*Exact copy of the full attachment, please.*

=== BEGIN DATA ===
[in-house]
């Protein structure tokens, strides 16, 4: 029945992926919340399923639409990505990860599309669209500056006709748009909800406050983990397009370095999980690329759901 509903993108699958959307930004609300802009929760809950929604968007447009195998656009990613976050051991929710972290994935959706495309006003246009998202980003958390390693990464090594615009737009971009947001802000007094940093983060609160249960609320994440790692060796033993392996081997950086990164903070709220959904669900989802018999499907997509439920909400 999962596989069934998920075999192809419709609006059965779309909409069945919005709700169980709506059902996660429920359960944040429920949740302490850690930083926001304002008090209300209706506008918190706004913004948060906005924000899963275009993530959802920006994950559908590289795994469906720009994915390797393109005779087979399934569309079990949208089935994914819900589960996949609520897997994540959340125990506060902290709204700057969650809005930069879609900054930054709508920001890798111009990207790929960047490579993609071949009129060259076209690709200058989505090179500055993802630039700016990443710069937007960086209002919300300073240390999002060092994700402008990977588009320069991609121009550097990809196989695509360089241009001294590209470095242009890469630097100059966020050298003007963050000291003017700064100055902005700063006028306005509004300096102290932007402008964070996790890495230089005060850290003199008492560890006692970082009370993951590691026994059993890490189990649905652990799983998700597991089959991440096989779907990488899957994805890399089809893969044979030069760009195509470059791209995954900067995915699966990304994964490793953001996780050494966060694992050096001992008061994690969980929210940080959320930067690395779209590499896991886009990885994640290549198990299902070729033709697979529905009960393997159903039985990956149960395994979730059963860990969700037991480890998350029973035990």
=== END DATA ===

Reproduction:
[in-house]
């Protein structure tokens, strides 16, 4: 029945992926919340399923639409990505990860599309669209500056006709748009909800406050983990397009370095999980690329759901 509903993108699958959307930004609300802009929760809950929604968007447009195998656009990613976050051991929710972290994935959706495309006003246009998202980003958390390693990464090594615009737009971009947001802000007094940093983060609160249960609320994440790692060796033993392996081997950086990164903070709220959904669900989802018999499907997509439920909400 999962596989069934998920075999192809419709609006059965779309909409069945919005709700169980709506059902996660429920359960944040429920949740302490850690930083926001304002008090209300209706506008918190706004913004948060906005924000899963275009993530959802920006994950559908590289795994469906720009994915390797393109005779087979399934569309079990949208089935994914819900589960996949609520897997994540959340125990506060902290709204700057969650809005930069879609900054930054709508920001890798111009990207790929960047490579993609071949009129060259076209690709200058989505090179500055993802630039700016990443710069937007960086209002919300300073240390999002060092994700402008990977588009320069991609121009550097990809196989695509360089241009001294590209470095242009890469630097100059966020050298003007963050000291003017700064100055902005700063006028306005509004300096102290932007402008964070996790890495230089005060850290003199008492560890006692970082009370993951590691026994059993890490189990649905652990799983998700597991089959991440096989779907990488899957994805890399089809893969044979030069760009195509470059791209995954900067995915699966990304994964490793953001996780050494966060694992050096001992008061994690969980929210940080959320930067690395779209590499896991886009990885994640290549198990299902070729033709697979529905009960393997159903039985990956149960395994979730059963860990969700037991480890998350029973035990």